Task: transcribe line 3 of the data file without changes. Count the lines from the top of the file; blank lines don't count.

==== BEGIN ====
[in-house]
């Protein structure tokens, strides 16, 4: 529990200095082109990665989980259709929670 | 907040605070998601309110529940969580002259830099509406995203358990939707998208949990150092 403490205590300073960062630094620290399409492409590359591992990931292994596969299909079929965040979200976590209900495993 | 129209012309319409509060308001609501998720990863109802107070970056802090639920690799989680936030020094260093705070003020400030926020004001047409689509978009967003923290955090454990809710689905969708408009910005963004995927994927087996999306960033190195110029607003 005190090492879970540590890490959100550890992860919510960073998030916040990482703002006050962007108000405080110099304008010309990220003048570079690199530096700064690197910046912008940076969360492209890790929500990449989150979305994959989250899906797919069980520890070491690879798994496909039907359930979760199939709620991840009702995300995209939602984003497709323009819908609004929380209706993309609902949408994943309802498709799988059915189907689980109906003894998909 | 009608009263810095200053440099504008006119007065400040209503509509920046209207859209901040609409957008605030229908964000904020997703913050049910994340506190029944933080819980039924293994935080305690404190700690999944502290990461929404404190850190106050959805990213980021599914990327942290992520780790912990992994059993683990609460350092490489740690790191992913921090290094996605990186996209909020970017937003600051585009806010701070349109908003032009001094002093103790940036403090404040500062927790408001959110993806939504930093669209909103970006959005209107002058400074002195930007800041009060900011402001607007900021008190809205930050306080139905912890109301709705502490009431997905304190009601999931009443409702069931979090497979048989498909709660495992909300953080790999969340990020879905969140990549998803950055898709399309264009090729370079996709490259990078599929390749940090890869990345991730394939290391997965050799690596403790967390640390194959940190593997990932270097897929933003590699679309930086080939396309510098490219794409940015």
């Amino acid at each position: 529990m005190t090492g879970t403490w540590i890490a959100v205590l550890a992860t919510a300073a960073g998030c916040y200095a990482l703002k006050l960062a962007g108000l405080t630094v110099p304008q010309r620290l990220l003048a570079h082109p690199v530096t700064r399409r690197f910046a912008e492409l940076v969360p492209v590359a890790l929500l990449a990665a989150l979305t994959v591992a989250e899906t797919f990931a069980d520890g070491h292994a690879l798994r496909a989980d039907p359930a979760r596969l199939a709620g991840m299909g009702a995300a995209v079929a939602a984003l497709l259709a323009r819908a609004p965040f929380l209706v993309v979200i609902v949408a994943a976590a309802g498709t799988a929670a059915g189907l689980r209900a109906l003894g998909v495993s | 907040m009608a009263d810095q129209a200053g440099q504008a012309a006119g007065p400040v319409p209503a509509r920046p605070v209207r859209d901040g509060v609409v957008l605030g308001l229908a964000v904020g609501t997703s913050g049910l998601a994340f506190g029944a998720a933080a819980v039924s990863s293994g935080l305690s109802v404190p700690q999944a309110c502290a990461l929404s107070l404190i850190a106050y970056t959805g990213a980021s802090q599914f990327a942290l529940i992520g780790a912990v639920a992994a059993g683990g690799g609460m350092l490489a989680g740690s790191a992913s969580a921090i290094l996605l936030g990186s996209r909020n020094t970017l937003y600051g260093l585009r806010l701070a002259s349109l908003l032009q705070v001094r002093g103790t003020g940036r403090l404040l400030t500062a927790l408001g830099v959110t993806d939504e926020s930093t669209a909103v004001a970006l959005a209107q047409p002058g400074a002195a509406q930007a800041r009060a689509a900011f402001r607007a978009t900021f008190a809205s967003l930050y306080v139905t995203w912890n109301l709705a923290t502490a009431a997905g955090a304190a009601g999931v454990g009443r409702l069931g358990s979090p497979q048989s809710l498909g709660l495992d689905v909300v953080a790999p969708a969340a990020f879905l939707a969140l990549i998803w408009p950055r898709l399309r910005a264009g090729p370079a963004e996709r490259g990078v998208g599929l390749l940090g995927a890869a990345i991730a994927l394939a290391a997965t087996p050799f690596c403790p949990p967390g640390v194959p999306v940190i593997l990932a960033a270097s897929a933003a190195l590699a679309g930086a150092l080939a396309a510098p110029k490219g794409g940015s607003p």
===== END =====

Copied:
């Amino acid at each position: 529990m005190t090492g879970t403490w540590i890490a959100v205590l550890a992860t919510a300073a960073g998030c916040y200095a990482l703002k006050l960062a962007g108000l405080t630094v110099p304008q010309r620290l990220l003048a570079h082109p690199v530096t700064r399409r690197f910046a912008e492409l940076v969360p492209v590359a890790l929500l990449a990665a989150l979305t994959v591992a989250e899906t797919f990931a069980d520890g070491h292994a690879l798994r496909a989980d039907p359930a979760r596969l199939a709620g991840m299909g009702a995300a995209v079929a939602a984003l497709l259709a323009r819908a609004p965040f929380l209706v993309v979200i609902v949408a994943a976590a309802g498709t799988a929670a059915g189907l689980r209900a109906l003894g998909v495993s | 907040m009608a009263d810095q129209a200053g440099q504008a012309a006119g007065p400040v319409p209503a509509r920046p605070v209207r859209d901040g509060v609409v957008l605030g308001l229908a964000v904020g609501t997703s913050g049910l998601a994340f506190g029944a998720a933080a819980v039924s990863s293994g935080l305690s109802v404190p700690q999944a309110c502290a990461l929404s107070l404190i850190a106050y970056t959805g990213a980021s802090q599914f990327a942290l529940i992520g780790a912990v639920a992994a059993g683990g690799g609460m350092l490489a989680g740690s790191a992913s969580a921090i290094l996605l936030g990186s996209r909020n020094t970017l937003y600051g260093l585009r806010l701070a002259s349109l908003l032009q705070v001094r002093g103790t003020g940036r403090l404040l400030t500062a927790l408001g830099v959110t993806d939504e926020s930093t669209a909103v004001a970006l959005a209107q047409p002058g400074a002195a509406q930007a800041r009060a689509a900011f402001r607007a978009t900021f008190a809205s967003l930050y306080v139905t995203w912890n109301l709705a923290t502490a009431a997905g955090a304190a009601g999931v454990g009443r409702l069931g358990s979090p497979q048989s809710l498909g709660l495992d689905v909300v953080a790999p969708a969340a990020f879905l939707a969140l990549i998803w408009p950055r898709l399309r910005a264009g090729p370079a963004e996709r490259g990078v998208g599929l390749l940090g995927a890869a990345i991730a994927l394939a290391a997965t087996p050799f690596c403790p949990p967390g640390v194959p999306v940190i593997l990932a960033a270097s897929a933003a190195l590699a679309g930086a150092l080939a396309a510098p110029k490219g794409g940015s607003p």